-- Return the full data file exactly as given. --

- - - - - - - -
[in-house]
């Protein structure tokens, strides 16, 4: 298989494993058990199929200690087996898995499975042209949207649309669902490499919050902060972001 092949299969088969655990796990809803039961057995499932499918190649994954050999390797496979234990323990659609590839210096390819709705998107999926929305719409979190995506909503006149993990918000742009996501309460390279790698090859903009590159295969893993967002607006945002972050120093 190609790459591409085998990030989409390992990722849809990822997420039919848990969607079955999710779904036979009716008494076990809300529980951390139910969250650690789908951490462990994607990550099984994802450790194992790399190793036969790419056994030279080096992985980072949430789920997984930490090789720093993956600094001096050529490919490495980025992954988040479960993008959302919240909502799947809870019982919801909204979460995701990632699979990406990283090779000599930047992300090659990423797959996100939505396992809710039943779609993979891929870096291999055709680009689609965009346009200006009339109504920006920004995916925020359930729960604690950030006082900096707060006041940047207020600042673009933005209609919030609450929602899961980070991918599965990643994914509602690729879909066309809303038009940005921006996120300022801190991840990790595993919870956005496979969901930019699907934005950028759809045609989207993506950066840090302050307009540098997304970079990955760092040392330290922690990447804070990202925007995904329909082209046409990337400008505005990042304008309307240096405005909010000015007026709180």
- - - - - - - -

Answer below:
[in-house]
């Protein structure tokens, strides 16, 4: 298989494993058990199929200690087996898995499975042209949207649309669902490499919050902060972001 092949299969088969655990796990809803039961057995499932499918190649994954050999390797496979234990323990659609590839210096390819709705998107999926929305719409979190995506909503006149993990918000742009996501309460390279790698090859903009590159295969893993967002607006945002972050120093 190609790459591409085998990030989409390992990722849809990822997420039919848990969607079955999710779904036979009716008494076990809300529980951390139910969250650690789908951490462990994607990550099984994802450790194992790399190793036969790419056994030279080096992985980072949430789920997984930490090789720093993956600094001096050529490919490495980025992954988040479960993008959302919240909502799947809870019982919801909204979460995701990632699979990406990283090779000599930047992300090659990423797959996100939505396992809710039943779609993979891929870096291999055709680009689609965009346009200006009339109504920006920004995916925020359930729960604690950030006082900096707060006041940047207020600042673009933005209609919030609450929602899961980070991918599965990643994914509602690729879909066309809303038009940005921006996120300022801190991840990790595993919870956005496979969901930019699907934005950028759809045609989207993506950066840090302050307009540098997304970079990955760092040392330290922690990447804070990202925007995904329909082209046409990337400008505005990042304008309307240096405005909010000015007026709180």